I began to read the book weeks ago but it sat on my bedside table overlooked in favor of other readings and doings and comings and goings. Why it took me 6 weeks to read the shortest book on my list, and what could have been read essentially in one sitting is one of those mysteries of life.
This book is commonly read in high school but somehow or another it escaped me. I’m not sure as a high school student I would have appreciated the story nearly as much as I did as an adult so in many ways I’m glad I encountered the story now and not then.
The Pearl tells the story of Kino, Juana and their baby Coyotito and is based on a Mexican folk tale of Baja, Mexico. Kino earns his living fishing off the Pacific coast. On one of his dives he finds the pearl.
The Pearl of the World.
The biggest pearl he has ever seen. The biggest pearl anyone has ever seen!
Kino dreams of how the pearl will change his life. He and Juana will be able to get married – in the Church. He will be able to buy new clothes and new shoes for all of them. And a new rifle, an unheard of luxury. But most importantly little Coyotito would be able to go to school.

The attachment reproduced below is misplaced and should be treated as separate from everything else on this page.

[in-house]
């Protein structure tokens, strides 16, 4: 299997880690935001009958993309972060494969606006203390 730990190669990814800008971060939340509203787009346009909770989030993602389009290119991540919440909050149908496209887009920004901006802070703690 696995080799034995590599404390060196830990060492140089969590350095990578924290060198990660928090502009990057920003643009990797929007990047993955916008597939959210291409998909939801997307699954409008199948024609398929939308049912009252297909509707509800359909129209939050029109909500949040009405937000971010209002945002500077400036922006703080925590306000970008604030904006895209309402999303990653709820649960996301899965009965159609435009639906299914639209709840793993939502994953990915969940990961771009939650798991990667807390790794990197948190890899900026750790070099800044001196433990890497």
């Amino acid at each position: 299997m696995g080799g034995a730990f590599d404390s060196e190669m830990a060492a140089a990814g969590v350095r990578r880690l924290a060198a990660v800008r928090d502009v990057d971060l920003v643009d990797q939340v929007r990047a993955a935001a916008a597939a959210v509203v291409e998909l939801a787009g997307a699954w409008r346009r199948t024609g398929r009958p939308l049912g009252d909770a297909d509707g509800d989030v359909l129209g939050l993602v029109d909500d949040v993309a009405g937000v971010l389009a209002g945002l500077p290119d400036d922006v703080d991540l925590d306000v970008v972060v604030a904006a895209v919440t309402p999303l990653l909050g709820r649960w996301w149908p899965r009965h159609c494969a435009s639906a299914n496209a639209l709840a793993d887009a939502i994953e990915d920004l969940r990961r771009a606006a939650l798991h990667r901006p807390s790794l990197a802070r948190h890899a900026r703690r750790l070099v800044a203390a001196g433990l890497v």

“My son will read and open the books, and my son will write and will know writing. And my son will make numbers, and these things will make us free because he will know — he will know and through him we will know.”
|John Steinbeck, 1902-1968|
Before Kino and Juana and the other fishers had come to Kino’s brush house, the nerves of the town were pulsing and vibrating with the news — Kino had found the Pearl of the World. Before panting little boys could strangle out the words, their mothers knew it. The news swept on past the brush houses, and it washed in a foaming wave into the town of stone and plaster.
Kino watched with the detachment of God while a dusty ant frantically tried to escape the sand trap an ant lion had dug for him.
There are numerous verses from Scripture to refute the idea of a detached God and one passage that says it so well is found in Psalm 34:15-18
Detached? No way.